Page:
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Enabling the Data-Binding Capabilities of an ActiveX Control

As you may recall from Chapter 8, many controls provide DataField and DataSource properties, so you can bind them to a particular field provided in the Recordset of a Data Control.

You can implement these fields and other data-bound fields as well with ActiveX custom controls. The following sections discuss how you can do this.

Providing DataSource and DataField Properties with the Procedure Attributes Dialog Box

A bound control must have a DataSource property to indicate the Data Control to bind to and a DataField property to indicate which field to bind from the DataSource's Recordset.

In addition, a moment's thought will tell you there is also a third property involved in this arrangement: a property that actually reflects the contents of the bound field. For a TextBox, this is the Text property, and for a Label, on the other hand, it's the Caption.

You can give your control DataField and DataSource properties and indicate a third property that will reflect the bound data by following these steps:

STEP BY STEP
13.3 Giving Your Control DataField and DataSource Properties

  1. Change the UserControl's DataBindingBehavior property's value to 1-vbSimpleBound.

  2. Make sure your text cursor is in the code window for your UserControl, preferably in one of the Property procedures of the property you wish to reflect the bound data.

  3. Choose the Tools, Procedure Attributes option from the VB menu (see Figure 13.7).

    Specifying a property to bind to the DataField
    FIGURE 13.7 Specifying a property to bind to the DataField

  4. On the resulting dialog box, make sure the property that will reflect the bound data is chosen in the Names field.

  5. Click the Advanced button.

  6. In the Data Binding section at the bottom of the dialog, check that the box labeled Property is data bound, and then check that the box labeled This property binds to DataField.

If you follow these steps, then developers using your control will see the DataField and DataSource properties in the properties window of each instance of your control. If the developer points the DataSource and DataField properties to a valid Data Control and a valid field in the Data Control's Recordset, then the custom property you specified in step 3 above will reflect the contents of the underlying data field in the designated property.

The custom property's Property Let procedure will fire every time the underlying data in the specified field changes. To be completely safe in the Property Let procedure, you should call the CanPropertyChange method, as described in the following section.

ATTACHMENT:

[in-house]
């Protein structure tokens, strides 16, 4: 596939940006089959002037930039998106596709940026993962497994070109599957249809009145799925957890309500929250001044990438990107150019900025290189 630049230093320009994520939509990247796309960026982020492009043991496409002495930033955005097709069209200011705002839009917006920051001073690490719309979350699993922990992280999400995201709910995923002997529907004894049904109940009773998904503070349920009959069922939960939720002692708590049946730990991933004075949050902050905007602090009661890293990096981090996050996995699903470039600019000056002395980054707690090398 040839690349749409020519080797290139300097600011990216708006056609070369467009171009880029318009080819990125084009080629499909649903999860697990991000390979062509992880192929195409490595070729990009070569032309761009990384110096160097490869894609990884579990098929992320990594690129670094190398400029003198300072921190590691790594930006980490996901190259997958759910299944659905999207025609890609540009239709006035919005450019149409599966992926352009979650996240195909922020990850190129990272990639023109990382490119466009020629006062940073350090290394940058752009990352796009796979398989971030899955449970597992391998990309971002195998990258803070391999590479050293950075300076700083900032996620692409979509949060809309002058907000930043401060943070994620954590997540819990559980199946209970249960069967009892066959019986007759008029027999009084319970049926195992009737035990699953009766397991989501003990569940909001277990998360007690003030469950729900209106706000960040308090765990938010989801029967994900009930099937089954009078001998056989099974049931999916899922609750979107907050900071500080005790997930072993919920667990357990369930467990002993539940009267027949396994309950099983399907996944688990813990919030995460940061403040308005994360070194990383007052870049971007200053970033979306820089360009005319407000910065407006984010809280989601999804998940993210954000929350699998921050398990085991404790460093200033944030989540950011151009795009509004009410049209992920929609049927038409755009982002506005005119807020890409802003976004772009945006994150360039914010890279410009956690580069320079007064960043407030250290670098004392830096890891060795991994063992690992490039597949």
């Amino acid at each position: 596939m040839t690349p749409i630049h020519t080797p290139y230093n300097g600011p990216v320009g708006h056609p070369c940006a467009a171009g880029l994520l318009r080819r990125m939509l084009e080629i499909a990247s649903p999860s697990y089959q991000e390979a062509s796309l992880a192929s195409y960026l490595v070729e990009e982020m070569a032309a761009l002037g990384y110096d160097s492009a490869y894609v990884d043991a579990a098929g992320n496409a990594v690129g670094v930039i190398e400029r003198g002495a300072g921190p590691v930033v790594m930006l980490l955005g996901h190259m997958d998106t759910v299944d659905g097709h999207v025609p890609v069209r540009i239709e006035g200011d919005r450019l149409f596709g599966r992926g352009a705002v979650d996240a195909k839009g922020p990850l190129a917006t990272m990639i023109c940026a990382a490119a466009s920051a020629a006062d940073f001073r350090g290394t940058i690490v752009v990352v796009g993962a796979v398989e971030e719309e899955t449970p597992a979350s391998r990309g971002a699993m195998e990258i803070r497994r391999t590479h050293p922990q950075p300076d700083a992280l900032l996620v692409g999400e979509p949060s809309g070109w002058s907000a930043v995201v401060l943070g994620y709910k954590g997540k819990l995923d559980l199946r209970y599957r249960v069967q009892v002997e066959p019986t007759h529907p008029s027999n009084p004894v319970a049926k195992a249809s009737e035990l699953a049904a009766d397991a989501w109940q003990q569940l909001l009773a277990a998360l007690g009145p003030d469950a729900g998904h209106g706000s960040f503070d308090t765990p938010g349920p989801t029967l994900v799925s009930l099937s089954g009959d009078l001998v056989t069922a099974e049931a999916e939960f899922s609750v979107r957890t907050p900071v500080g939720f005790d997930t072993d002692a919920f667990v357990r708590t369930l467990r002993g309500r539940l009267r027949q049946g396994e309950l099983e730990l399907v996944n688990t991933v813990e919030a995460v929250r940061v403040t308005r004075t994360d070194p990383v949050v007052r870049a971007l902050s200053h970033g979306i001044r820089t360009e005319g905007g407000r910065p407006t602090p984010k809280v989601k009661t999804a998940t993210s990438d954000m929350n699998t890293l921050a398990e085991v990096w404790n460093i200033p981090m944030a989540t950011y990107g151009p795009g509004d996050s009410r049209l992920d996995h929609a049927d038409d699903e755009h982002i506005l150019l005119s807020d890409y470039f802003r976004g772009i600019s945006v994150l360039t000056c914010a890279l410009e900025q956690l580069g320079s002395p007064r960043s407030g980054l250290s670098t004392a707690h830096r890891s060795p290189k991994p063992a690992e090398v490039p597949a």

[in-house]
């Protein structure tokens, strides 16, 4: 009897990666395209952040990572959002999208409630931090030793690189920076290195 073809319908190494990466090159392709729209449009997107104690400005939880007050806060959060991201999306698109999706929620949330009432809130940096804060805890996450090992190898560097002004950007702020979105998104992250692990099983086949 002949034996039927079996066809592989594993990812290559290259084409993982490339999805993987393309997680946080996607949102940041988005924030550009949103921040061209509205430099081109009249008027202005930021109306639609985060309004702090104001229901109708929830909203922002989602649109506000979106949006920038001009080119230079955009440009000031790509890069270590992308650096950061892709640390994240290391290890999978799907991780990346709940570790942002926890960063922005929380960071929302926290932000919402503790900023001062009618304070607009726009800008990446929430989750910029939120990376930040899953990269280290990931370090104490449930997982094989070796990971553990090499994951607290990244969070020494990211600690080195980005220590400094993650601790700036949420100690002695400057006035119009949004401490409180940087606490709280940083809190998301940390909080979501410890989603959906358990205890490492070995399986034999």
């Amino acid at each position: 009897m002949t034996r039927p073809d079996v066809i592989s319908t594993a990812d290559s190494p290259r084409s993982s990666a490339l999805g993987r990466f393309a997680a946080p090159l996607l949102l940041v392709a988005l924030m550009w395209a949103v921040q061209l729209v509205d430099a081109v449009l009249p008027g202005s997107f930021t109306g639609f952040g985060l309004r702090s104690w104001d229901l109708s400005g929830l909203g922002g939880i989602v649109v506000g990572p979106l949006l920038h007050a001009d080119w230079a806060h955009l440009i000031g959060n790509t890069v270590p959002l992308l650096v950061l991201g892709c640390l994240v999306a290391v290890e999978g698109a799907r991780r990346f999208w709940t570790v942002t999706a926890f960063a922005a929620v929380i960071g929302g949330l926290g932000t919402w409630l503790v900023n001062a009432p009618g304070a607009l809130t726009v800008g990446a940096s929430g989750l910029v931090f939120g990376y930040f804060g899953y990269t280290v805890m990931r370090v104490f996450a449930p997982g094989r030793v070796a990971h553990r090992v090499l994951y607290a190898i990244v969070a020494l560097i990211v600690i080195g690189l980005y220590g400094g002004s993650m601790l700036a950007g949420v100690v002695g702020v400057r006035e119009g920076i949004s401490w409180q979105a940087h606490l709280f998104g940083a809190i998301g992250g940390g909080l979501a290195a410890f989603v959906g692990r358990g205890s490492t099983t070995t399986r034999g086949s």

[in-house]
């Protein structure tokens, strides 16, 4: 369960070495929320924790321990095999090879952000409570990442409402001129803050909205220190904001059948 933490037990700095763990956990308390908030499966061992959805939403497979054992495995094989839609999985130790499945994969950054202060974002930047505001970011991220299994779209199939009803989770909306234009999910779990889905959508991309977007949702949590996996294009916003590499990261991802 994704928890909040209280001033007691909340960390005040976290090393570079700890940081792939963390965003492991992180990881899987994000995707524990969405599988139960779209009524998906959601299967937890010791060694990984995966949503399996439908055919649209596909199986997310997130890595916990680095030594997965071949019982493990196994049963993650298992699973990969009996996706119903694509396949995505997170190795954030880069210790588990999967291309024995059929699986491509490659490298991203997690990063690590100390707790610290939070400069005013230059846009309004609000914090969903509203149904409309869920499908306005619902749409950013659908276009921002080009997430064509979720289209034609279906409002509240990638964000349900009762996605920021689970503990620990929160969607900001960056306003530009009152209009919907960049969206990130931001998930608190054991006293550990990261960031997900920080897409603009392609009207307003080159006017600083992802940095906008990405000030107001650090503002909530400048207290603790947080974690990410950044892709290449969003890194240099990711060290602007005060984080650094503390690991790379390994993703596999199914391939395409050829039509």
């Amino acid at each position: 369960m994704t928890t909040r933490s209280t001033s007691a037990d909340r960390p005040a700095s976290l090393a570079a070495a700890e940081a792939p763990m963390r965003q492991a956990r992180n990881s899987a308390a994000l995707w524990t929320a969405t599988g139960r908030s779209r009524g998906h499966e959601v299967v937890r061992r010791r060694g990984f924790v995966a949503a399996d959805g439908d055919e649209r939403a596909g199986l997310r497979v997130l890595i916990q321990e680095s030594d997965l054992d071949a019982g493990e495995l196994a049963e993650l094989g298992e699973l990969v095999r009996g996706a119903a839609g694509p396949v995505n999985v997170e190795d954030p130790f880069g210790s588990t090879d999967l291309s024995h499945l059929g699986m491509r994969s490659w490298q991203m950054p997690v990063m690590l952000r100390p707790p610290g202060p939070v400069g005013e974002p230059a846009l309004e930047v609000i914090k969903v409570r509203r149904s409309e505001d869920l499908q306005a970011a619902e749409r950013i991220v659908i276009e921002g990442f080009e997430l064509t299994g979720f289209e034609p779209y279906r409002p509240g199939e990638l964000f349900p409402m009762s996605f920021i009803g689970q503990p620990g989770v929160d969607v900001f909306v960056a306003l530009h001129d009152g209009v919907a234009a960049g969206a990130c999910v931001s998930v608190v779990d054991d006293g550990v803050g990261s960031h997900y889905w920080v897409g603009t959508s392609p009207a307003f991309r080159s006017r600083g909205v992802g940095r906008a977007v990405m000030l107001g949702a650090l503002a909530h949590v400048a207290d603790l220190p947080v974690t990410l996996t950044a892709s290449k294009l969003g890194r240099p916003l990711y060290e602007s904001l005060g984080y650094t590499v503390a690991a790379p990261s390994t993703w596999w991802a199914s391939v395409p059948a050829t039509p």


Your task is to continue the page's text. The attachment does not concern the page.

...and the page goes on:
Calling the CanPropertyChange Method Before Allowing a Property Value to Change

You may wonder what will happen if you implement a data-bound property as described in the previous section only to have a developer bind your property to a field in a read-only data source. Obviously, there will be a problem when there is an attempt to update the contents of the property and, therefore, the underlying data.

You therefore need to take precautions to ensure that an attempt to update your property won't cause some sort of runtime error if the underlying data it's bound to can't be updated.

The CanPropertyChange method is supposed to return a Boolean value indicating whether it's safe to attempt to update a property's value. If CanPropertyChange returns False, then it's not safe to update the data underlying the property. You can use CanPropertyChange in the Property Let procedure. Only if it returns True will you perform the actions needed to update the property's value, as illustrated in Listing 13.16.

LISTING 13.16
CALLING THE CANPROPERTYCHANGE METHOD IN A PROPERTY LET PROCEDURE

Public Property Let LastName(ctrVal As String)
If CanPropertyChange("LastName") Then
m_LastName = ctrVal
PropertyChanged "LastName"
End If
End Property

NOTE - CanPropertyChange Doesn't Do Anything in Current Versions—Use Only for Future Compatability : Note that we said that CanPropertyChange is supposed to return a result indicating whether it's safe to update a property. As of Version 6 of VB, VB's CanPropertyChange method always returns True. Microsoft still recommends that you use it, however, as you may want it in place for future compatibility.

So how does VB currently handle an attempt to update a read-only data field if the CanPropertyChange method always says it's OK to update? VB raises no runtime errors and simply ignores the request to update the field.


  

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